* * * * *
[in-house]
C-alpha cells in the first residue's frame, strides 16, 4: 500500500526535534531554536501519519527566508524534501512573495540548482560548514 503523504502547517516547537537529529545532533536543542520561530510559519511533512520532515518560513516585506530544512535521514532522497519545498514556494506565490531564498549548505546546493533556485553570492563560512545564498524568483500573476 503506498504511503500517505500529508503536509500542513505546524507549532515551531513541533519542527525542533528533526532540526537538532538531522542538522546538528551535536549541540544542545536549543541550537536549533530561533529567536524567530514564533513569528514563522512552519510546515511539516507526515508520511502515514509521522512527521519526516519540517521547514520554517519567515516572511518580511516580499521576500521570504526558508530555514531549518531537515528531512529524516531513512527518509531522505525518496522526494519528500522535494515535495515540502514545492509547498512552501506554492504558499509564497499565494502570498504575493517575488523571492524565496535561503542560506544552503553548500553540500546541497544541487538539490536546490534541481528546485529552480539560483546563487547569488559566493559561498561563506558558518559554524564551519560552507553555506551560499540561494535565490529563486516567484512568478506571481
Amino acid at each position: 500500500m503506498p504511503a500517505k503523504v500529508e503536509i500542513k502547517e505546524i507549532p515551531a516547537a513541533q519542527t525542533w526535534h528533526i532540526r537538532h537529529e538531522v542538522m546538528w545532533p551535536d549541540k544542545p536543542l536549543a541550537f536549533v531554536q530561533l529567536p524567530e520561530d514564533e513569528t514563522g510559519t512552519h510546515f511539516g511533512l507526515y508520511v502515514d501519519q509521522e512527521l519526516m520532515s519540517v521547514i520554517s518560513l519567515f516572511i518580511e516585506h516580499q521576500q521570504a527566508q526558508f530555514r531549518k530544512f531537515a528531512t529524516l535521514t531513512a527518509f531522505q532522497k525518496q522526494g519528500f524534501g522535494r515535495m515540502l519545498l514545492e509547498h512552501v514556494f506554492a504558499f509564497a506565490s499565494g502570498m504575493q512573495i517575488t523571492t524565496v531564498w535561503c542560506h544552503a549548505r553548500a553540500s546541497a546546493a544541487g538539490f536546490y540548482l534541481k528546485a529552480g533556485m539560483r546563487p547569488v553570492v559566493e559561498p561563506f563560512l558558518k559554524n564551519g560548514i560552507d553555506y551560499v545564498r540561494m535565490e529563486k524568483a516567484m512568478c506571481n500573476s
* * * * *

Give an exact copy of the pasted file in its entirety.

[in-house]
C-alpha cells in the first residue's frame, strides 16, 4: 500500500526535534531554536501519519527566508524534501512573495540548482560548514 503523504502547517516547537537529529545532533536543542520561530510559519511533512520532515518560513516585506530544512535521514532522497519545498514556494506565490531564498549548505546546493533556485553570492563560512545564498524568483500573476 503506498504511503500517505500529508503536509500542513505546524507549532515551531513541533519542527525542533528533526532540526537538532538531522542538522546538528551535536549541540544542545536549543541550537536549533530561533529567536524567530514564533513569528514563522512552519510546515511539516507526515508520511502515514509521522512527521519526516519540517521547514520554517519567515516572511518580511516580499521576500521570504526558508530555514531549518531537515528531512529524516531513512527518509531522505525518496522526494519528500522535494515535495515540502514545492509547498512552501506554492504558499509564497499565494502570498504575493517575488523571492524565496535561503542560506544552503553548500553540500546541497544541487538539490536546490534541481528546485529552480539560483546563487547569488559566493559561498561563506558558518559554524564551519560552507553555506551560499540561494535565490529563486516567484512568478506571481
Amino acid at each position: 500500500m503506498p504511503a500517505k503523504v500529508e503536509i500542513k502547517e505546524i507549532p515551531a516547537a513541533q519542527t525542533w526535534h528533526i532540526r537538532h537529529e538531522v542538522m546538528w545532533p551535536d549541540k544542545p536543542l536549543a541550537f536549533v531554536q530561533l529567536p524567530e520561530d514564533e513569528t514563522g510559519t512552519h510546515f511539516g511533512l507526515y508520511v502515514d501519519q509521522e512527521l519526516m520532515s519540517v521547514i520554517s518560513l519567515f516572511i518580511e516585506h516580499q521576500q521570504a527566508q526558508f530555514r531549518k530544512f531537515a528531512t529524516l535521514t531513512a527518509f531522505q532522497k525518496q522526494g519528500f524534501g522535494r515535495m515540502l519545498l514545492e509547498h512552501v514556494f506554492a504558499f509564497a506565490s499565494g502570498m504575493q512573495i517575488t523571492t524565496v531564498w535561503c542560506h544552503a549548505r553548500a553540500s546541497a546546493a544541487g538539490f536546490y540548482l534541481k528546485a529552480g533556485m539560483r546563487p547569488v553570492v559566493e559561498p561563506f563560512l558558518k559554524n564551519g560548514i560552507d553555506y551560499v545564498r540561494m535565490e529563486k524568483a516567484m512568478c506571481n500573476s